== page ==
Next Meeting: Sat, TBD
Meeting Directions

Be a Member


Help with Searching

20 Most Recent Documents
Search Archives
Index by date, title, author, category.


Mr. Know-It-All



Email Lists

SIGs (Internet, General Interest, Programming, Network, more..)

Online Chats


Past Presentations



Contact SCOUG

Copyright SCOUG

warp expowest
Pictures from Sept. 1999

The views expressed in articles on this site are those of their authors.

SCOUG was there!

Copyright 1998-2024, Southern California OS/2 User Group. ALL RIGHTS RESERVED.

SCOUG, Warp Expo West, and Warpfest are trademarks of the Southern California OS/2 User Group. OS/2, Workplace Shell, and IBM are registered trademarks of International Business Machines Corporation. All other trademarks remain the property of their respective owners.

The Southern California OS/2 User Group

SCOUG OS/2 For You - August 1996

Esther Schindler Promotes OS/2 Nationally

Between books and articles, this young lady travels coast-to-coast to lecture on OS/2

by Peter Skye

LONG BEACH - Gary Wong and I pulled into Papa's Western Bar-B-Q simultaneously. We were meeting Esther Schindler for dinner and a long, hard look at OS/2.

We were both early. Gary watched the parking lot impatiently while I perused the menu. Each of us had our own priorities.

Esther is Program Chair for the Phoenix OS/2 Society. She just finished her latest book, "The Computer Speech Book" (AP Professional). If you read "Teach Yourself REXX In 21 Days," you already know her writing style. She's a Senior Contributing Editor for OS/2 Magazine. She writes for PC Magazine, InfoWorld, Network World and Computer Shopper. She's a sysop for both CompuServe and ZiffNet. She's paid to lecture at OS/2 seminars internationally. She's cute.

"IBM has this very precious thing in its hands," said Esther on the future of OS/2. "And there are so many good people at IBM. It depends on whether the inept and incompetent prevail. In general, I'm upbeat about it."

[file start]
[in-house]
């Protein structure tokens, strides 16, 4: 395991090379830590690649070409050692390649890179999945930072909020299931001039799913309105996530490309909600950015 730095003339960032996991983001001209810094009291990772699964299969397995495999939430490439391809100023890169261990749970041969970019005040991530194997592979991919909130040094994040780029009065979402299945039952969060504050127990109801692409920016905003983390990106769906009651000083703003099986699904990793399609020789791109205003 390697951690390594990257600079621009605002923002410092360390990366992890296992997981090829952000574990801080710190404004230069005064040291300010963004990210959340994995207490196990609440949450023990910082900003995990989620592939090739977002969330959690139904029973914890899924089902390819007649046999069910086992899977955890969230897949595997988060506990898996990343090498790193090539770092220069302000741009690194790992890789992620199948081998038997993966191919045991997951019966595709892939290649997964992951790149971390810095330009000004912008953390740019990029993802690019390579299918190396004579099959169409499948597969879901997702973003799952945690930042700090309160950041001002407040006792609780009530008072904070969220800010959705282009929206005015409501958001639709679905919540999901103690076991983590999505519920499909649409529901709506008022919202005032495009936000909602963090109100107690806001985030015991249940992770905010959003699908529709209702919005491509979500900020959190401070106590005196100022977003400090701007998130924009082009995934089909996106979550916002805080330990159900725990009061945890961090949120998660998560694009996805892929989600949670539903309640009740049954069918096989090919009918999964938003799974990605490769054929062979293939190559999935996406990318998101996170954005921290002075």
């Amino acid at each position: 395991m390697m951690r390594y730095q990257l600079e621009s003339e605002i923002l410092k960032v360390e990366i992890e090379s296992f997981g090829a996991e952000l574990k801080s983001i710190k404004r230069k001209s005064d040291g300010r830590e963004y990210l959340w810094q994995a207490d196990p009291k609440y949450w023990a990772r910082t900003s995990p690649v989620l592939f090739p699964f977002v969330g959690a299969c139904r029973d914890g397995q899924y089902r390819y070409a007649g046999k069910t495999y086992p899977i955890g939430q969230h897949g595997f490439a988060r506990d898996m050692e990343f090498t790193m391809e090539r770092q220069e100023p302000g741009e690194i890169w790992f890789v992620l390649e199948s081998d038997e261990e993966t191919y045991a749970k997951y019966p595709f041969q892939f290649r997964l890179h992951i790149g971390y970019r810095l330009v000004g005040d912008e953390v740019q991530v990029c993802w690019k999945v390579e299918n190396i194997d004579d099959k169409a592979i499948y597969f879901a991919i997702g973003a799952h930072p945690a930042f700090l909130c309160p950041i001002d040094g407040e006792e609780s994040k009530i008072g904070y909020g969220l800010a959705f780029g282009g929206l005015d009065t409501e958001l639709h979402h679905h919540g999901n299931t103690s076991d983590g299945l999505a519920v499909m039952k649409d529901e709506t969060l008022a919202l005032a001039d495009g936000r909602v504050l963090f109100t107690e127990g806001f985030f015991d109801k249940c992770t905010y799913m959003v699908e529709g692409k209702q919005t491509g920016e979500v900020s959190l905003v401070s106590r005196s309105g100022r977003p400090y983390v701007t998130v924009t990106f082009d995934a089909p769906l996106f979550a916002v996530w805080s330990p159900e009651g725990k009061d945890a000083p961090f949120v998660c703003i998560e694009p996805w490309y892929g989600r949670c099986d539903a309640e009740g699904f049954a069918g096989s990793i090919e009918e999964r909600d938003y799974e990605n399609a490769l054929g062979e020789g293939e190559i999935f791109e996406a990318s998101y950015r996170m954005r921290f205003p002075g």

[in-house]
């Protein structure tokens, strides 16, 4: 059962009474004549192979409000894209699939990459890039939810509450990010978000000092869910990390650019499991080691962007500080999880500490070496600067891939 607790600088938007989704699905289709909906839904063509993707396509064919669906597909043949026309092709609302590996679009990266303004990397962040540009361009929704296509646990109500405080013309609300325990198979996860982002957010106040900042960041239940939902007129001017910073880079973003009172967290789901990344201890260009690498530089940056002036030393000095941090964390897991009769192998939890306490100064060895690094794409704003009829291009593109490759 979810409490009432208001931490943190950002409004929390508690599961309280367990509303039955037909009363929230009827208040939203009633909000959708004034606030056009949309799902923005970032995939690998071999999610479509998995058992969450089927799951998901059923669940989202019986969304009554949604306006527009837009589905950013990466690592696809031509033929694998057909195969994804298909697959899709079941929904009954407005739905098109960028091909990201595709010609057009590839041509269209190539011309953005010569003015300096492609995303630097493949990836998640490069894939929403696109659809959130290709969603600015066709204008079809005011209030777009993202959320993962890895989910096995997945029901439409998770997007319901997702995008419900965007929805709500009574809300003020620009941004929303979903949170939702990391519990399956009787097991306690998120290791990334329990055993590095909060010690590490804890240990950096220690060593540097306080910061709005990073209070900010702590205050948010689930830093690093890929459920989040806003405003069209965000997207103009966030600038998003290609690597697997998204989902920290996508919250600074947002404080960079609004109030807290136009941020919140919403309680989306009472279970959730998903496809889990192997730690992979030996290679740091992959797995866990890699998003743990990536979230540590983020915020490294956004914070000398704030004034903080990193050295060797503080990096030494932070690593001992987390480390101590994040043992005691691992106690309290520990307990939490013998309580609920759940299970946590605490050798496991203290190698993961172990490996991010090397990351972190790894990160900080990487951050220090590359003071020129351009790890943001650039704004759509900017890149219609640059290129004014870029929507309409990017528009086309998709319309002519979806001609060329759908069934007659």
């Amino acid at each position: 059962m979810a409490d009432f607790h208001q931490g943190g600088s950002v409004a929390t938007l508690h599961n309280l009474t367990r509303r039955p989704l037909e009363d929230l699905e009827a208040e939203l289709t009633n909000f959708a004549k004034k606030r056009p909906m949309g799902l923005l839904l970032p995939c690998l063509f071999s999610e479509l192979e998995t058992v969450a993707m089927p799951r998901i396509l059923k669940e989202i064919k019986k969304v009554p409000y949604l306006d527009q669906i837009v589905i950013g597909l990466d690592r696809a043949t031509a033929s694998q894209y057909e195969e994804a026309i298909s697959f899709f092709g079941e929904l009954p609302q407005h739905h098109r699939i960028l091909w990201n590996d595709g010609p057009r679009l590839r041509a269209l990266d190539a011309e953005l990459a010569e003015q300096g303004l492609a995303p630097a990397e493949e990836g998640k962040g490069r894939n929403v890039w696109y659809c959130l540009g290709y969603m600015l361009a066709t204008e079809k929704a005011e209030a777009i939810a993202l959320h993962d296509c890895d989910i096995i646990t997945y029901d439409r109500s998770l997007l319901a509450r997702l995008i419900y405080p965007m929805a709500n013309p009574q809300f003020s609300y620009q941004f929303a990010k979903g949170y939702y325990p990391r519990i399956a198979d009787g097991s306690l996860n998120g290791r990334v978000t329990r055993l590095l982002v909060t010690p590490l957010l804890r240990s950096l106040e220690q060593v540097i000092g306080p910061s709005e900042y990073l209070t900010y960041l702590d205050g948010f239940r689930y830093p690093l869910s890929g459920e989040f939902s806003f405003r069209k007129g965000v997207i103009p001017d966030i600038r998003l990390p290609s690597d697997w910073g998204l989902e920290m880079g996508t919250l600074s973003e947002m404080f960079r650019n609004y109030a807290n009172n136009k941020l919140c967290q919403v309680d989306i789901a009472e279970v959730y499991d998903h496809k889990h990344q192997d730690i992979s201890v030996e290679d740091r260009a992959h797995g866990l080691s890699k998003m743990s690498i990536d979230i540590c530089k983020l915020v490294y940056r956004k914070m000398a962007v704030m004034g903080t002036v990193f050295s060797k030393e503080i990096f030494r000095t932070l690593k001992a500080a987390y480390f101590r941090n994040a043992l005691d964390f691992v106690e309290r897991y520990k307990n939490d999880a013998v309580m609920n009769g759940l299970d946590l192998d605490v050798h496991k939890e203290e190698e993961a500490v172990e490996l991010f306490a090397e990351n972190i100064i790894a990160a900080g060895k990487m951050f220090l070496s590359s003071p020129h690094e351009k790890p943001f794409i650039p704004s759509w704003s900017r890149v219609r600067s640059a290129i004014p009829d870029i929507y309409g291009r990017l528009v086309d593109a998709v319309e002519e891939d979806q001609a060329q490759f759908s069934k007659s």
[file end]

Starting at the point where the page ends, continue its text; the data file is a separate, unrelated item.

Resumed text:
"IBM is really worried about [Windows] NT," Esther continued. "They're rushing to get as far ahead [technically] of the next NT release as possible."

This lady is a true OS/2 proponent, and she threw in a few zingers as she covered the technology, the marketing and the user expectations. We ate ribs and sausages, coleslaw and down-home 'taters. Esther paused often to verbalize her thoughts. "Microsoft has so lowered users expectations with Windows. Would you drive a car that stalled every day?"

She'd "like to believe" that OpenDoc will subvert Microsoft's grip on the office suite market. Her husband Bill, a photographer by trade, is currently writing "The OpenDoc Programmer's Guide."

Incidentally, if you're ever on Internet Relay Chat and find yourself speaking with Asteroid, take heed. That's a respelling of "Esther-oid," for those in-the-know, and she's watching for anyone who's spreading nasty comments about OS/2. "One of the big challenges is finding other OS/2 users. OS/2 Magazine has the same problem. And even IBM's list isn't very good."

As I decimated another ear of corn, I asked Esther what OS/2 apps were still needed. After all, she must get plenty of comments about what's still missing from the software shelves.

"Definitely another spreadsheet besides Mesa and 1-2-3 (Lotus' 16-bit OS/2 version). Desktop publishing, certainly. Something like ABC Flowcharter." Take note, all ye of code writing persuasion. There's still plenty work to do.

My plate was empty, and I was finishing off the chip bowl. Interviewing another writer is tricky, because they know enough to give you what you want but you don't want them to walk away thinking they controlled the interview. "Certainly," I asked, "you're aware that you're a respected woman in a male-dominated business. Why aren't there more women visible in this field?"

"Women are rarely interested in technology for technology's sake," was her quick reply. "They tend to think in terms of benefits from that technology. Compared to men, they are more nurturing and want to use, not own, the technology. Twelve to fifteen percent of OS/2 users are women, but census studies show 30% to 35% of programmers are women. Women are less likely to join organizations or read magazines. I'm very aware that women are a definite minority in this industry."

Time to go. We rose, thanked each other all around and walked out into the night. People who know where they're going and who see the big picture are important. Esther Schindler gave me insight into things I'd never contemplated. People like Esther Schindler are important.

The Southern California OS/2 User Group
P.O. Box 26904
Santa Ana, CA 92799-6904, USA

Copyright 1996 the Southern California OS/2 User Group. ALL RIGHTS RESERVED.

SCOUG is a trademark of the Southern California OS/2 User Group.
OS/2, Workplace Shell, and IBM are registered trademarks of International Business Machines Corporation.
All other trademarks remain the property of their respective owners.